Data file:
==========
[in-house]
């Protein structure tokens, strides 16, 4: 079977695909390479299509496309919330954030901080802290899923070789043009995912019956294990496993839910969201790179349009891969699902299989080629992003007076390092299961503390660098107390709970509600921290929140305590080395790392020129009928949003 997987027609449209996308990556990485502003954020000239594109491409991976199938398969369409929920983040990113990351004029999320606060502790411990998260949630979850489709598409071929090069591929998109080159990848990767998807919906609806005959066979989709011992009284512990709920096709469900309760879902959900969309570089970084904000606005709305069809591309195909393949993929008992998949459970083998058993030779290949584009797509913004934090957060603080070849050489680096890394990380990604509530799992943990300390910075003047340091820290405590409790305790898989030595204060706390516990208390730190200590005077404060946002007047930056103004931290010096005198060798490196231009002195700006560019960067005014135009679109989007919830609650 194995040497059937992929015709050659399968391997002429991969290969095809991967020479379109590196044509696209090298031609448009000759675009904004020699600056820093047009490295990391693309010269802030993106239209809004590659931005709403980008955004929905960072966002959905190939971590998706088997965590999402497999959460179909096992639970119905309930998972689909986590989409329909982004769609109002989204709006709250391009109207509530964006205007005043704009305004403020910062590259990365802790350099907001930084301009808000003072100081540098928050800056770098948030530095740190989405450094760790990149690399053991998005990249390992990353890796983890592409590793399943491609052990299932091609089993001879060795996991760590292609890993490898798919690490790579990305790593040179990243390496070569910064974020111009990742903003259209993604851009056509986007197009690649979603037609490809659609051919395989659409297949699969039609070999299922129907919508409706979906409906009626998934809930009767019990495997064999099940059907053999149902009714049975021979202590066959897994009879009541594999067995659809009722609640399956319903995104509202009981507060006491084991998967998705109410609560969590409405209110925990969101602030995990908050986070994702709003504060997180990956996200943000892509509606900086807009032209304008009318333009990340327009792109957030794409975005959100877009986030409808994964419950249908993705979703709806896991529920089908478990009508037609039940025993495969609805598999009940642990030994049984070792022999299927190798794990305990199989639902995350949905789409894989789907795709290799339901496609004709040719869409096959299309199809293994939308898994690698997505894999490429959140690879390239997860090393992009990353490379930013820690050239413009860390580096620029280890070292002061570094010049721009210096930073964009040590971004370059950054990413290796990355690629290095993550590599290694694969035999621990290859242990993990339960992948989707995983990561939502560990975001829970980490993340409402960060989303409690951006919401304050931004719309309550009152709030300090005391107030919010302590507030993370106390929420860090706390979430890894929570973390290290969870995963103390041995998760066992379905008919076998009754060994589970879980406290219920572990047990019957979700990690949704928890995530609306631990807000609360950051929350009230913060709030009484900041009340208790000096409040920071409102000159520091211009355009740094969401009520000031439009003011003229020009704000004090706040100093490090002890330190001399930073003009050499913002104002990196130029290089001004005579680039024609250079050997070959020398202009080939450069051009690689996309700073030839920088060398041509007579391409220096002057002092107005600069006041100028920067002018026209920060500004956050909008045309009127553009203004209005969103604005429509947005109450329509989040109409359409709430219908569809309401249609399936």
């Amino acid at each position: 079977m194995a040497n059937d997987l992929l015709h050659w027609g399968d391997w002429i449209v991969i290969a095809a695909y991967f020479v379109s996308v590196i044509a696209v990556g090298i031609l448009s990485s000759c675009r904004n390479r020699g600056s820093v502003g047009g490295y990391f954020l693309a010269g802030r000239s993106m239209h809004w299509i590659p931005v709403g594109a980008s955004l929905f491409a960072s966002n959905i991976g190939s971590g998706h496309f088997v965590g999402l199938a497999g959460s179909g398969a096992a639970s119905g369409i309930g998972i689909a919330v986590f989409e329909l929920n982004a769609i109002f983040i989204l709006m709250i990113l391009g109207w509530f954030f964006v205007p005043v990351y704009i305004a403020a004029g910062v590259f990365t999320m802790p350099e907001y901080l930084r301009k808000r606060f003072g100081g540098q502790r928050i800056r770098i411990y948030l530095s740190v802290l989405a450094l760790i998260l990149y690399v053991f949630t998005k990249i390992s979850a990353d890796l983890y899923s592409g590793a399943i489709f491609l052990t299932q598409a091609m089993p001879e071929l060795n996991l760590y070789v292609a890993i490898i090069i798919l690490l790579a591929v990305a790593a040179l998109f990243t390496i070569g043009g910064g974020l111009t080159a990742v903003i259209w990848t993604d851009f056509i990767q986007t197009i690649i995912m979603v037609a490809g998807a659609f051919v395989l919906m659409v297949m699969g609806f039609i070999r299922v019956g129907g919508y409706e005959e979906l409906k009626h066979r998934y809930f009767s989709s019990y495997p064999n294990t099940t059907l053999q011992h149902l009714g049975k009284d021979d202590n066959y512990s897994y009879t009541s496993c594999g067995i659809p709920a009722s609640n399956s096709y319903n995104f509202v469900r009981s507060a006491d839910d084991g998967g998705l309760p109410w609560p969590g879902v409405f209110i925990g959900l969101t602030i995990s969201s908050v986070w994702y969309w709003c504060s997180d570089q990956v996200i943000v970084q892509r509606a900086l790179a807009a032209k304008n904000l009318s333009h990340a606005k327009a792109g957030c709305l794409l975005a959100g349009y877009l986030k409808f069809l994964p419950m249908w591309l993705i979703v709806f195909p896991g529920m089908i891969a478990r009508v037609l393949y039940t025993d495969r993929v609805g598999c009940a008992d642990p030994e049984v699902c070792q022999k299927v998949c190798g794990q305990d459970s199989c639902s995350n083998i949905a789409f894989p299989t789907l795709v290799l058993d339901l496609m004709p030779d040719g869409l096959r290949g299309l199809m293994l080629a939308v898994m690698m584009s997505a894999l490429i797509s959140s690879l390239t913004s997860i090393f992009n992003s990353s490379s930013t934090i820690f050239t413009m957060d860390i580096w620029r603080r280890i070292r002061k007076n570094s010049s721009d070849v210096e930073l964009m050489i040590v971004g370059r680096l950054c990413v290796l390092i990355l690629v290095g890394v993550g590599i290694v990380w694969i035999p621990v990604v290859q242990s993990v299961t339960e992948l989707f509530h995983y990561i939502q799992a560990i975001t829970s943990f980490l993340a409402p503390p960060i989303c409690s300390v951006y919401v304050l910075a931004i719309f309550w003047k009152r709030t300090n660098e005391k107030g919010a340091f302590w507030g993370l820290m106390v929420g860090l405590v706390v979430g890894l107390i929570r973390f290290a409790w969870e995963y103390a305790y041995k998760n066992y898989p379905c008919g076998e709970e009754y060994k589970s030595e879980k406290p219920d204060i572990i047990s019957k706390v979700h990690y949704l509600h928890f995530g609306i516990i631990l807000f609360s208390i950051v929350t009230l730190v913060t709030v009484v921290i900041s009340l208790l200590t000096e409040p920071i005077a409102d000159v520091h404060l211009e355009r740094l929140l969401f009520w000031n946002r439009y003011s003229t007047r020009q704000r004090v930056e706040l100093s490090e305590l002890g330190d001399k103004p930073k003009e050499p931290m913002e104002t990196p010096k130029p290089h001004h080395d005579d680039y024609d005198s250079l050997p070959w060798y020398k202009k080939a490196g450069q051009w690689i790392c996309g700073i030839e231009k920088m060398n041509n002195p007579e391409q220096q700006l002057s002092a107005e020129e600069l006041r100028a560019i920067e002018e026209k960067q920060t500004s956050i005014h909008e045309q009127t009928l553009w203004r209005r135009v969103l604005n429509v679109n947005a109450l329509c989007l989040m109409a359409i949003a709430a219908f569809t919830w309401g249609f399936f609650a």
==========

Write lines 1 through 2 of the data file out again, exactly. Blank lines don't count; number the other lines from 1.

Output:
[in-house]
């Protein structure tokens, strides 16, 4: 079977695909390479299509496309919330954030901080802290899923070789043009995912019956294990496993839910969201790179349009891969699902299989080629992003007076390092299961503390660098107390709970509600921290929140305590080395790392020129009928949003 997987027609449209996308990556990485502003954020000239594109491409991976199938398969369409929920983040990113990351004029999320606060502790411990998260949630979850489709598409071929090069591929998109080159990848990767998807919906609806005959066979989709011992009284512990709920096709469900309760879902959900969309570089970084904000606005709305069809591309195909393949993929008992998949459970083998058993030779290949584009797509913004934090957060603080070849050489680096890394990380990604509530799992943990300390910075003047340091820290405590409790305790898989030595204060706390516990208390730190200590005077404060946002007047930056103004931290010096005198060798490196231009002195700006560019960067005014135009679109989007919830609650 194995040497059937992929015709050659399968391997002429991969290969095809991967020479379109590196044509696209090298031609448009000759675009904004020699600056820093047009490295990391693309010269802030993106239209809004590659931005709403980008955004929905960072966002959905190939971590998706088997965590999402497999959460179909096992639970119905309930998972689909986590989409329909982004769609109002989204709006709250391009109207509530964006205007005043704009305004403020910062590259990365802790350099907001930084301009808000003072100081540098928050800056770098948030530095740190989405450094760790990149690399053991998005990249390992990353890796983890592409590793399943491609052990299932091609089993001879060795996991760590292609890993490898798919690490790579990305790593040179990243390496070569910064974020111009990742903003259209993604851009056509986007197009690649979603037609490809659609051919395989659409297949699969039609070999299922129907919508409706979906409906009626998934809930009767019990495997064999099940059907053999149902009714049975021979202590066959897994009879009541594999067995659809009722609640399956319903995104509202009981507060006491084991998967998705109410609560969590409405209110925990969101602030995990908050986070994702709003504060997180990956996200943000892509509606900086807009032209304008009318333009990340327009792109957030794409975005959100877009986030409808994964419950249908993705979703709806896991529920089908478990009508037609039940025993495969609805598999009940642990030994049984070792022999299927190798794990305990199989639902995350949905789409894989789907795709290799339901496609004709040719869409096959299309199809293994939308898994690698997505894999490429959140690879390239997860090393992009990353490379930013820690050239413009860390580096620029280890070292002061570094010049721009210096930073964009040590971004370059950054990413290796990355690629290095993550590599290694694969035999621990290859242990993990339960992948989707995983990561939502560990975001829970980490993340409402960060989303409690951006919401304050931004719309309550009152709030300090005391107030919010302590507030993370106390929420860090706390979430890894929570973390290290969870995963103390041995998760066992379905008919076998009754060994589970879980406290219920572990047990019957979700990690949704928890995530609306631990807000609360950051929350009230913060709030009484900041009340208790000096409040920071409102000159520091211009355009740094969401009520000031439009003011003229020009704000004090706040100093490090002890330190001399930073003009050499913002104002990196130029290089001004005579680039024609250079050997070959020398202009080939450069051009690689996309700073030839920088060398041509007579391409220096002057002092107005600069006041100028920067002018026209920060500004956050909008045309009127553009203004209005969103604005429509947005109450329509989040109409359409709430219908569809309401249609399936």